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April 27th 2009

Thai Baht Continues to Slide, but Unaffected by Political Turmoil

The value of the Thai Baht continues to erode, and the currency has now fallen 10% in the last year. It recently touched a two-year low against the Dollar. Weighing primarily on the Baht is the global economic crisis, so it is hardly unique in this regard. “The government has forecast the economy will contract by 3% this year, which would be the first time it has shrunk in more than a decade.”

Thailand’s economy is heavily reliant on exports, a category which also includes tourism.  “The tourism council forecast revenue for the industry this year could drop 35 percent to only 350 billion baht in 2008,” and “The commerce ministry announced that Thai exports fell by 23.1 percent in March year-on-year, the fifth consecutive month of decline.” This is certainly the worst economic crisis to hit since the 1997 Southeast Asian economic crisis, but the country is in much stronger shape this time around. ” ‘Both at the national government level and in the private sector, the balance sheets are much stronger.’ ” As a result, Thailand has thus far managed to stave off a run on its currency, even despite a decline in investment- both direct and speculative. The Thai stock market is sagging; according to one commentator, “Fund flows could continue to drag the market down as we see profit-taking in this region.”

The government and the Central Bank are working in tandem to relieve the situation, but there isn’t much optimism surrounding their efforts. The Minister of Finance recently announced an (attempted) expansion of Thailand’s own version of an economic stimulus plan, to $40 Billion. Funding will be provided for “investment projects in a wide range of industries such as logistics, agriculture and energy.  The Bank of Thailand recently slashes rates to 1.25%, tying a record low that was set in 2003.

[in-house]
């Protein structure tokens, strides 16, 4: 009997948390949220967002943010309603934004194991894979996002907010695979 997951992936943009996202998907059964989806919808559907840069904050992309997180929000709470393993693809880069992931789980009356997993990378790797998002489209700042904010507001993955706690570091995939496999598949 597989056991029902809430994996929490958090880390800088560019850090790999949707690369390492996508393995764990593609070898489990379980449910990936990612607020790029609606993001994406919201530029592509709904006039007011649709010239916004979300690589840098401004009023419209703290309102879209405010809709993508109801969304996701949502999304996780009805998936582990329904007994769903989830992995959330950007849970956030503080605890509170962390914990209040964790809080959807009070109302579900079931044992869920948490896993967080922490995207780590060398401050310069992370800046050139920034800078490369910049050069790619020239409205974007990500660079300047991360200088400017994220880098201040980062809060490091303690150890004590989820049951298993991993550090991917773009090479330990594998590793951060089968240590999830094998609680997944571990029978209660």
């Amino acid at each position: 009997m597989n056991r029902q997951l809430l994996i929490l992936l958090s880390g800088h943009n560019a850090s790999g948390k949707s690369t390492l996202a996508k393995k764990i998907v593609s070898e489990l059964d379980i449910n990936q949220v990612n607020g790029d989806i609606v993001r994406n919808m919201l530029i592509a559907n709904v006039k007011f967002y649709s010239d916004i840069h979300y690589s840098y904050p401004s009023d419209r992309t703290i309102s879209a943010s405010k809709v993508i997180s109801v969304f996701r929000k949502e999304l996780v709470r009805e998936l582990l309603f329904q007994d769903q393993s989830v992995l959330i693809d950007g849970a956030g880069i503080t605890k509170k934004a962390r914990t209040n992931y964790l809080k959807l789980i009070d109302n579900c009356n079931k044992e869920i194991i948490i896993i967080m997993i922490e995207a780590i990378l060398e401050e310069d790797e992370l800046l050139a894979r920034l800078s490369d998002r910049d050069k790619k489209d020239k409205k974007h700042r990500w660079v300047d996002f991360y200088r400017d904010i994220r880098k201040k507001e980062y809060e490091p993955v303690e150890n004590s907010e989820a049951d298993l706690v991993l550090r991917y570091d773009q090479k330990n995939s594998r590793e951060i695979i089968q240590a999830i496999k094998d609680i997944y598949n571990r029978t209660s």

However, “The decision to cut the rate by a quarter percentage point to 1.25 percent came as more than 40,000 protesters seeking to oust the government were massed in the capital Bangkok.” The political unrest in Thailand is old news at this point. It began over a year ago when then-Prime Minister Thaksin Shinawatra was ousted in a military coup. Since then, there have been an unending series of protests and counter-protests aimed at keeping him out or bringing him back. Basically, no one is happy with the current situation, but still there are no signs of political change. The Prime Minister has refused requests to resign, and Thaksin remains in exile outside the country.

The political uncertainty isn’t really weighing on the Baht, but one analyst warns this could change: “The baht is likely to underperform in the near term due to political tensions, which have prevented the government from undertaking aggressive fiscal stimulus.” In other words, while tourism has been impacted by the protests, the biggest problem is that the government is being hamstrung in its efforts to forge a strong response to the economic crisis.


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Posted by Adam Kritzer | in Emerging Currencies, Politics & Policy | 2 Comments »

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2 Comments of “Thai Baht Continues to Slide, but Unaffected by Political Turmoil”

  1. Yohay Says:

    I believe that tourism in Thailand and the Baht will recover sooner than later. The economy is quite strong.

  2. Hassam Says:

    This may be the repeat of the Asian Financial Crisis of late 1990s.

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